Deficit-hit Goldsmiths ‘at sharp end of financialisation of HE’

Covid and public funding cuts hit London arts institution, while union also criticises new bank covenants

January 11, 2022
Covid and cuts hit London arts institution while union criticises bank deals
Source: Getty

Although pandemic-era turbulence in English higher education has not been on the widespread scale once feared, jolts are sharp at Goldsmiths, University of London. The arts, humanities and social sciences institution, located in south-east London, returned a £12 million underlying deficit in 2019-20, wrestled down to a £6.5 million deficit last year after a voluntary severance scheme, recently published accounts show.

Amid an ongoing “recovery programme” to address what the college terms its “unsustainable finances”, there is acrimony over further planned job cuts. What are the roots of Goldsmiths’ problems?

Goldsmiths was in deficit, narrowly, as far back as 2017-18, with annual reports pinpointing the growth of staff costs to match expanding student numbers. The current picture, said a college spokesperson, involves dealing with the underlying deficit, “over £10 million of additional costs and lost income due to Covid-19” (the 2020-21 accounts refer to a £4.6 million loss in overseas student income), “government cuts that will see the college lose over £2 million in funding every year, and a decline in the overall number of students studying some subjects”.


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The losses in public funding come via the government’s decision to end London weighting, which recognised institutions’ higher operating costs in the capital, and to halve grant funding for high-cost arts and humanities subjects.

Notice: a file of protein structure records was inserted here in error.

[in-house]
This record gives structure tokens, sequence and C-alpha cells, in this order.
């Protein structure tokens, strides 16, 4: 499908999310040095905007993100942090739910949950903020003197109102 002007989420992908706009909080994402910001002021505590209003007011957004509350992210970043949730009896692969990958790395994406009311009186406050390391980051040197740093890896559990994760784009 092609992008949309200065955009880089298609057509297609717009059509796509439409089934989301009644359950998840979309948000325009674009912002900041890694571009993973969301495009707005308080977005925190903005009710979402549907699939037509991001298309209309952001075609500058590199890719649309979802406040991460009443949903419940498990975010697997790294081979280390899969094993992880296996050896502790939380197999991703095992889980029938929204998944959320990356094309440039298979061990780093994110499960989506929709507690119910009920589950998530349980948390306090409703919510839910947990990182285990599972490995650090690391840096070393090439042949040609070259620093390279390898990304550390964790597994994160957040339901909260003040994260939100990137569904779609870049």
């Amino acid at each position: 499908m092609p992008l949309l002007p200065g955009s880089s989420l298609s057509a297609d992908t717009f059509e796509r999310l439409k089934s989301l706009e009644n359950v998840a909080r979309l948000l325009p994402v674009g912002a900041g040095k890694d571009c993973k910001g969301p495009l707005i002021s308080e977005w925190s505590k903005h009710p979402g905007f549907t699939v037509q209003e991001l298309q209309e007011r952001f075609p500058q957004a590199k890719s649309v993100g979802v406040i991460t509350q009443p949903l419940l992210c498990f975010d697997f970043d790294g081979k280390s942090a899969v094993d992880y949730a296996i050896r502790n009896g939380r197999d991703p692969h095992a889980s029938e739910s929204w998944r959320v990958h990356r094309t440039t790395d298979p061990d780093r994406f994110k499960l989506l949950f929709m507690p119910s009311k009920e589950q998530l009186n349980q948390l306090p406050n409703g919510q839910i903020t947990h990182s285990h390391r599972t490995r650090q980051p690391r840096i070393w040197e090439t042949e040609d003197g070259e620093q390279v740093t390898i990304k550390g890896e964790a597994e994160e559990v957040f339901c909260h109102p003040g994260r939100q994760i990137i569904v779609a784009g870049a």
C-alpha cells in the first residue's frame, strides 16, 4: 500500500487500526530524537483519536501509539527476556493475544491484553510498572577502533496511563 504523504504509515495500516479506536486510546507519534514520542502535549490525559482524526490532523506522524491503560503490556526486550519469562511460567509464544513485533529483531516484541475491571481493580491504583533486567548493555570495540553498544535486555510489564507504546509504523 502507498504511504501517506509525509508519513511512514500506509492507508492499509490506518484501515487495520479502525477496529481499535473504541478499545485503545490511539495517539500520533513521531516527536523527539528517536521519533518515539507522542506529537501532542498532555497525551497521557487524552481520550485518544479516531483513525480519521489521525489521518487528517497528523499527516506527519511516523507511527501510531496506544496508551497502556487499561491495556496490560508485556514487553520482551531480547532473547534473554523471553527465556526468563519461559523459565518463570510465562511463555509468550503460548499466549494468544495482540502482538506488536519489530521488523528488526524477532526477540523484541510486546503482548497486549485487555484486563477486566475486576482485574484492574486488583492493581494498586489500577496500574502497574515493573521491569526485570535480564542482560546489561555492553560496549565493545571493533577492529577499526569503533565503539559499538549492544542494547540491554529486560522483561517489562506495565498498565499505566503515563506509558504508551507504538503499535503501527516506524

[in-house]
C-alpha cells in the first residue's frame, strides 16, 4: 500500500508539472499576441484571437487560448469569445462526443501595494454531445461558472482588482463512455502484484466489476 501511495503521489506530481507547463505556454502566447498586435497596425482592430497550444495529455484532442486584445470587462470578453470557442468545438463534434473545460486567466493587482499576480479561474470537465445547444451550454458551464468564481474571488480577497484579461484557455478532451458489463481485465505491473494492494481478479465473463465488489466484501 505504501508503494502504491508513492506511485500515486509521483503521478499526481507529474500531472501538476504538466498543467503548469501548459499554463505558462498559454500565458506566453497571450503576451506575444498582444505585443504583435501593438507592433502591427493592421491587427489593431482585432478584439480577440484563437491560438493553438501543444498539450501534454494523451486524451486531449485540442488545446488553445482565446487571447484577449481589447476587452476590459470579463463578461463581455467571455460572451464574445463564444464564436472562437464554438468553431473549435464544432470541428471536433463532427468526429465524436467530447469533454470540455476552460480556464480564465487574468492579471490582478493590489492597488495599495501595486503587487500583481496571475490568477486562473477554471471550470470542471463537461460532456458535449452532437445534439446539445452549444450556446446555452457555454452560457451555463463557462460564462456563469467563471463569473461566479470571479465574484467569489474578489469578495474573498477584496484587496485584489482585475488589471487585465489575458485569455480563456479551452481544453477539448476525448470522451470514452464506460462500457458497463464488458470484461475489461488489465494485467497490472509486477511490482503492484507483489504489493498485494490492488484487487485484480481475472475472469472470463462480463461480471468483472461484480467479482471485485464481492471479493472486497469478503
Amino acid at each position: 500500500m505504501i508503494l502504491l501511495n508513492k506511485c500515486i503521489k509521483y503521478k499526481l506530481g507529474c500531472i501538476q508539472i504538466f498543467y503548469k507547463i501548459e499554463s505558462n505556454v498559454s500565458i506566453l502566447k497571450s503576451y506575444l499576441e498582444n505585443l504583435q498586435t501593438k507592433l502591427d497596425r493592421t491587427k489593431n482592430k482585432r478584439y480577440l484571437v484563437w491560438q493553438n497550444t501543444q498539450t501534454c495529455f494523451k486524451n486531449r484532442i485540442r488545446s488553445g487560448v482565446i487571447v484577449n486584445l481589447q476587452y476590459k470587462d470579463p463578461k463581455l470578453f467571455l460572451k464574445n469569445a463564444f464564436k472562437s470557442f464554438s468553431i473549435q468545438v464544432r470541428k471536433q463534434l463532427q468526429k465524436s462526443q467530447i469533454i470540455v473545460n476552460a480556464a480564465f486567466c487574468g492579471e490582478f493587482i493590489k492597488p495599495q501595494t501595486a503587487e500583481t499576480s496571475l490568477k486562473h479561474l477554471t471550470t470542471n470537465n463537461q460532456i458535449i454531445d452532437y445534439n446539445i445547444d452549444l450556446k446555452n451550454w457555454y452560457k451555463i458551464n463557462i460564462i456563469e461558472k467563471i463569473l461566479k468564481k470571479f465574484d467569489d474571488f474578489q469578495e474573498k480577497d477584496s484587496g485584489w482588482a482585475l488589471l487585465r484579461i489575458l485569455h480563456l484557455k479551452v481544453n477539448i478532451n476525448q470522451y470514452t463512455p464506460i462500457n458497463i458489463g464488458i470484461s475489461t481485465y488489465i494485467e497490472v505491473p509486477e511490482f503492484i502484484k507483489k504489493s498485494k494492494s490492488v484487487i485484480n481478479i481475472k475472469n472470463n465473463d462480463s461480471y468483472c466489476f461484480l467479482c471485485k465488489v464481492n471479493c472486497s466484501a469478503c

But critics of Goldsmiths’ leadership, under warden Frances Corner, also point to the decision to sign up to “punitive” new financial covenants with the college’s banks – arguing that senior management panicked in the depths of the pandemic, seeking new credit in fear of worst-case scenarios that never materialised.

Last year, the college agreed a deal with Lloyds and NatWest “to amend the terms” of existing loan facilities totalling £12.5 million, while gaining access to two new short-term credit facilities of £5 million and £7 million, the accounts show. The agreement involved “revision to the financial covenants” – commitments that borrowers will operate within rules set by the lender.

As it turned out, the college did not make use of the first short-term credit facility (the second runs for six weeks up to 26 May 2022).

The Goldsmiths University and College Union branch says its call for senior management to release the full terms of the new covenants with the banks has been refused. But according to those in the union with some knowledge of the agreement, the college has moved from having covenants based on staying within certain a debt-to-assets ratio, to those involving cash levels and EBITDA (earnings before interest, taxes, depreciation and amortisation), a measure of financial performance.

The UCU argues that the new covenants in effect require the college to rapidly move to permanent surplus – and that because cost-cutting measures such as selling off buildings cannot help the college meet the EBITDA covenant, they make major job losses inevitable.